Nazi Germany surrenders - VE Day
The 7th of May 1945 AD
In the spring of 1945 it became increasingly clear that Germany would not be able to hold the Allied forces, and that defeat was inevitable for the Nazis. Hitler, unable to bear the shame of defeat, committed suicide in his bunker in Berlin on April 30 1945, with the Soviet forces bearing down on his last hideout.
With Hitler removed the way was clear for the German authorities to surrender. Admiral Donitz, now President of Germany, rapidly moved to end the war. Thus in Reims at 02.41 on May 7 1945 General Jodl, Chief of Staff of the German High command, signed an unconditional surrender document on behalf of his government. To give time for the word to be put out to forces in the field, it was agreed that the official cease fire would be at 23.01 the next day (or in Britain 00.01 on May 9), but the press could not be kept from shouting the news to the world, and so celebrations began shortly after the Reims signing. A cessation of hostilities had already begun to try to prevent any further deaths in the field.
Stalin refused to accept the Reims surrender, as it was to the Americans and British, so another signing was required at Karlshorst, on the outskirts of Berlin. This happened just before midnight on May 8th, Field Marshal Keitel heading the German delegation, with top brass from the Russian, British and American sides witnessing the unconditional surrender.
Because there are two surrender dates, there is a discrepancy between the VE-Day celebrations of the allies – in Britain and America May 8 is commemorated, in Russia and other former Soviet Republics May 9 is the great day – Victory Day, complete with parades and shows of strength.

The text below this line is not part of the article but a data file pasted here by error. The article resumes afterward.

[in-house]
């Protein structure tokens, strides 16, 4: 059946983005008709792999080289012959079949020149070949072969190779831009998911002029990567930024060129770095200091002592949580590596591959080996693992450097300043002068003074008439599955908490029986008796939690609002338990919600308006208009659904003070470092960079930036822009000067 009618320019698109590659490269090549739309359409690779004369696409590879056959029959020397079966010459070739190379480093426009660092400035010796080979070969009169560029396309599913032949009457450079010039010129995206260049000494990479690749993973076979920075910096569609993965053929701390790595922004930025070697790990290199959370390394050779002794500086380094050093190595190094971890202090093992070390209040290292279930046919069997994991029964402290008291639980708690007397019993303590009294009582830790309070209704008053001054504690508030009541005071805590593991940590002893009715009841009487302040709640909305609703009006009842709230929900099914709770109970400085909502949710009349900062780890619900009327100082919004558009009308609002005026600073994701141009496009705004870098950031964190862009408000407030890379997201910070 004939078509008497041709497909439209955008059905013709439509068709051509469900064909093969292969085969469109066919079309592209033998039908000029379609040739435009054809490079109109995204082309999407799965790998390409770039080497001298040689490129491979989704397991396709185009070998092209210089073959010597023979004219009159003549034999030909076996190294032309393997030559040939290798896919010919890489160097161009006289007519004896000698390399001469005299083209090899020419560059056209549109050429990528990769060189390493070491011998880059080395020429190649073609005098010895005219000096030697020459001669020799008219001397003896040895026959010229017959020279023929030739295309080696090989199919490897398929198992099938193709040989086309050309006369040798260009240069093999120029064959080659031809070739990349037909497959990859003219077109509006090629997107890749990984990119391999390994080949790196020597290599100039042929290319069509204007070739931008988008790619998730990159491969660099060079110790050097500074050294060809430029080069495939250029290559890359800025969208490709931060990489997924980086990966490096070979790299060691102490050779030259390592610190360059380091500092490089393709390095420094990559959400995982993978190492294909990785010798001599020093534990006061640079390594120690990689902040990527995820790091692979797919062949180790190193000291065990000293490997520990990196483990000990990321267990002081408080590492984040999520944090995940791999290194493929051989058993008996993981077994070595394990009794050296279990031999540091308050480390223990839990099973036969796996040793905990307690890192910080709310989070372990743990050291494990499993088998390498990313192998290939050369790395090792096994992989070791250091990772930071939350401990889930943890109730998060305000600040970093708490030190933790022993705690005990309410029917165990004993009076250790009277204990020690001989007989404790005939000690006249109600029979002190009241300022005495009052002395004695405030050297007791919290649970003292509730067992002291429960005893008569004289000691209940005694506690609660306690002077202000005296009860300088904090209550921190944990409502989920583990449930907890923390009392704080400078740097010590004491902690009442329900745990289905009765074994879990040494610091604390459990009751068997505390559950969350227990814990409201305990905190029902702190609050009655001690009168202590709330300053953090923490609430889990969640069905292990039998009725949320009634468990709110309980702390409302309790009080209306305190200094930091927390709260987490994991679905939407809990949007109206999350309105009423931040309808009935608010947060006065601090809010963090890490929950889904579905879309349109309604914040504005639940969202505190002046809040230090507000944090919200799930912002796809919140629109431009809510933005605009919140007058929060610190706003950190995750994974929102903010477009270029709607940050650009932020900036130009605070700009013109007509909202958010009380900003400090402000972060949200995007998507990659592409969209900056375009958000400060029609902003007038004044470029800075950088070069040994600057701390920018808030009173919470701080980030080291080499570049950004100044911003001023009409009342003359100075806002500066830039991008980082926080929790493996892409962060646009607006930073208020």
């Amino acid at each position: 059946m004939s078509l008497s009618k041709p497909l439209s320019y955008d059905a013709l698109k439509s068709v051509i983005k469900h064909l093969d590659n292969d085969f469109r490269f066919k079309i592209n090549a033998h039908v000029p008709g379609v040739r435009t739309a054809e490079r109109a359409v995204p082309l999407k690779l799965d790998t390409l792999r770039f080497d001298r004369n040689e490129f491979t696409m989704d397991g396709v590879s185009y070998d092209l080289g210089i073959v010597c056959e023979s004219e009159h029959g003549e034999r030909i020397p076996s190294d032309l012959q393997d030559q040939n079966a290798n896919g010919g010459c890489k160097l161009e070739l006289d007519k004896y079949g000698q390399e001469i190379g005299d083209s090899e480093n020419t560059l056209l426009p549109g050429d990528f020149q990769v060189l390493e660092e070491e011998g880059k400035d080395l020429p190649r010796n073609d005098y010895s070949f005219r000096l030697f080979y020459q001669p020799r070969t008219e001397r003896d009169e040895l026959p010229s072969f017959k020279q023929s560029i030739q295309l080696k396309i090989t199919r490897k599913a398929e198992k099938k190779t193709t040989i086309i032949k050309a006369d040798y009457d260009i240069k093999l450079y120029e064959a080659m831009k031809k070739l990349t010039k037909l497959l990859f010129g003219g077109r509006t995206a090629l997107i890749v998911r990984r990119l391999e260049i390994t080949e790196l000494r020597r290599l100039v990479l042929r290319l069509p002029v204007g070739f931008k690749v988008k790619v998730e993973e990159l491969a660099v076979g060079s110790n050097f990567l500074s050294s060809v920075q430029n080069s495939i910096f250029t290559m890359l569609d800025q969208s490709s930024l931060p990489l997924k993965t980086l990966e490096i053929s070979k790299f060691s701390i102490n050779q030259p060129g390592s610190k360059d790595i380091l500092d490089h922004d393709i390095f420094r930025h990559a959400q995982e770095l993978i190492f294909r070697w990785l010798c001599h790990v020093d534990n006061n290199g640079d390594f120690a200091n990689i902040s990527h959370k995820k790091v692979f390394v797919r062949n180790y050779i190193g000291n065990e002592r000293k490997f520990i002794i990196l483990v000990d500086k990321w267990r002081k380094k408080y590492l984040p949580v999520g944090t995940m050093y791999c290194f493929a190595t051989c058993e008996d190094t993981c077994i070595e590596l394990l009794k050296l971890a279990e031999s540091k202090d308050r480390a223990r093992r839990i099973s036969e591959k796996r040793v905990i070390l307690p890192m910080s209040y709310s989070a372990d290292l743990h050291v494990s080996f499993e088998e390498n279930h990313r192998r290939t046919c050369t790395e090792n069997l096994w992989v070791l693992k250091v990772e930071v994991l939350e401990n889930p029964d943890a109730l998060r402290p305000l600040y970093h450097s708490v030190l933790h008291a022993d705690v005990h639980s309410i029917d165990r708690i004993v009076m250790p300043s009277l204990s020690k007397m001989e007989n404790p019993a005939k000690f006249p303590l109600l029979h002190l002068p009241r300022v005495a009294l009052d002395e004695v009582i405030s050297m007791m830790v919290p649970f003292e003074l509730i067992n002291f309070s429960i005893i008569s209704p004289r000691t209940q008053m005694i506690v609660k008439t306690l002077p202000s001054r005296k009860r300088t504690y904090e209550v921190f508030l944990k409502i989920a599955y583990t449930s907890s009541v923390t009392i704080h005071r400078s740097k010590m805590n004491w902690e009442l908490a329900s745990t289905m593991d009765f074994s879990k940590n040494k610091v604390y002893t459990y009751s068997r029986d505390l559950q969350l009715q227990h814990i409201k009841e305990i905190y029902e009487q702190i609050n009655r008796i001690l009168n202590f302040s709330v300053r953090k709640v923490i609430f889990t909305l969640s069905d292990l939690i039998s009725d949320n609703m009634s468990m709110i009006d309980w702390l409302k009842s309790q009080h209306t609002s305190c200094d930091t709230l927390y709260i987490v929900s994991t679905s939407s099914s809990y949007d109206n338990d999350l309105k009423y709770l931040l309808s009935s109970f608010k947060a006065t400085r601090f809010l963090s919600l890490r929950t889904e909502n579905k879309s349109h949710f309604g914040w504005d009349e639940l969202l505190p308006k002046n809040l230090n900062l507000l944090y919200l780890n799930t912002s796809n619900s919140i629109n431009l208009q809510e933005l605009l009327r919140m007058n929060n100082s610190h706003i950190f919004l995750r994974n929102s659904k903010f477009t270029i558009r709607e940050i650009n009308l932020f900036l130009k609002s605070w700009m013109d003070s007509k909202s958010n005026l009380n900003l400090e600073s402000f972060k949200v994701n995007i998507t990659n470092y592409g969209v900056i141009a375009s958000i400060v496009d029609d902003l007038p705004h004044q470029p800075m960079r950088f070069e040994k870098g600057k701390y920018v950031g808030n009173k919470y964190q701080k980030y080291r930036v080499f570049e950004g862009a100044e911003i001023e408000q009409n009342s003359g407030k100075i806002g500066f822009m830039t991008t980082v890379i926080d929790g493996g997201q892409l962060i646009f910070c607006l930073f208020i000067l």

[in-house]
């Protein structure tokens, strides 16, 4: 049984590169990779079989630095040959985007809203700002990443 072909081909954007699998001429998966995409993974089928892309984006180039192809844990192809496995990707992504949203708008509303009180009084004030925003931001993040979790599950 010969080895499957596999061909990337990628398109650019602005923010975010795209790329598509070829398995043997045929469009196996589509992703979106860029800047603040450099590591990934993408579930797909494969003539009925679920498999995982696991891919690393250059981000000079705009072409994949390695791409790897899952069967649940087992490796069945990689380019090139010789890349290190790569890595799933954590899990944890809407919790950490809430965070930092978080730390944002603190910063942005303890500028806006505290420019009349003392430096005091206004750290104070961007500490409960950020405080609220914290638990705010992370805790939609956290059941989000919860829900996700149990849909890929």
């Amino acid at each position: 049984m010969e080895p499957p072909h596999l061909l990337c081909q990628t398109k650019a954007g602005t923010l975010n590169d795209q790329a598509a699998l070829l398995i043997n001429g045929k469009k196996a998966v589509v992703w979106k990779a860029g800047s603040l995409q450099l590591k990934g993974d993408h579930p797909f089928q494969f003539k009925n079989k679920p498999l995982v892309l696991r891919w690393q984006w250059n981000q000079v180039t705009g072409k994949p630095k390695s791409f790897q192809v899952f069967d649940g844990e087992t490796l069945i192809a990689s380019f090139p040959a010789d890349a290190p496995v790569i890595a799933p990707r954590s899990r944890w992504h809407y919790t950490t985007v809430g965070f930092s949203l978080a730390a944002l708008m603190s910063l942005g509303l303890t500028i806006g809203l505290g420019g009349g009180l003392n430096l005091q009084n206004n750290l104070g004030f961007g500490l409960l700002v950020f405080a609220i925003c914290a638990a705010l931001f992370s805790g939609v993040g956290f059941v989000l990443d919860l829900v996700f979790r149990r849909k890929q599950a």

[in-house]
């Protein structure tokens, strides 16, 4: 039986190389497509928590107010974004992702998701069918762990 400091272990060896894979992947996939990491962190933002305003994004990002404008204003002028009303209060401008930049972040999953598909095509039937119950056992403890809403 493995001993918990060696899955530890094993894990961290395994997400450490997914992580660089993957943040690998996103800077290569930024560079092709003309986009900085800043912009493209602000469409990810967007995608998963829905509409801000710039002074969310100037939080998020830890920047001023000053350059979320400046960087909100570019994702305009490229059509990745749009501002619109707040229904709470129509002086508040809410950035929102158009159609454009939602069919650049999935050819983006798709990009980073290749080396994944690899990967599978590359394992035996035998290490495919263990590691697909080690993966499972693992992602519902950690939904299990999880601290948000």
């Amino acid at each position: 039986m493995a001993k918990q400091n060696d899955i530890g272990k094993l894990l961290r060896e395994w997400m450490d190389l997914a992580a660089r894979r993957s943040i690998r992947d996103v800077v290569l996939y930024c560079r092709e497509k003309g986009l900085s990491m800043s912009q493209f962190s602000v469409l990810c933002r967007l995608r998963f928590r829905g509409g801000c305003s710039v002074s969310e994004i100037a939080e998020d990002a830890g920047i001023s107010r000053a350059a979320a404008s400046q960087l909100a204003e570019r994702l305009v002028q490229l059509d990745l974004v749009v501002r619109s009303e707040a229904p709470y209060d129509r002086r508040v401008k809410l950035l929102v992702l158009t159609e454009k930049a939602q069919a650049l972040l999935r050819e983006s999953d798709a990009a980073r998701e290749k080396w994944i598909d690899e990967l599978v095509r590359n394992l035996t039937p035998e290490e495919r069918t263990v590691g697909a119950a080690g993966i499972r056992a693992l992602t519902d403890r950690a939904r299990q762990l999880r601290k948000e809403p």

As news hit Britain on May 7 the wild celebrations began. Up and down the country pubs sold out of beer, then everything else with a kick was drunk dry. Dancing in the streets began and carried on into the night; people improvised celebratory foods with what little they had available.
May 8, however, was declared VE-Day. Over a million people gathered in London , thronging the Mall, lining the main routes through the capital, filling Trafalgar Square . Churchill and the Royal family appeared on the balcony of Buckingham Palace, and down below singing and dancing continued. The late lamented Humphrey Littleton , a Guards Officer, played his jazz trumpet at the gates of Buckingham Palace full of the joy of survival and life. Complete strangers kissed, fireworks were launched into the night sky, and effigies of the loathed Hitler were burned on makeshift bonfires built by small boys and old men around the country.
Though the war in Europe was over, the struggle in the Far East continued into September. And at home the effects would be felt for years to come, rationing not ending until the late 1950s, the cruel winter of 1946 hitting hard at those struggling literally to keep the home fires burning
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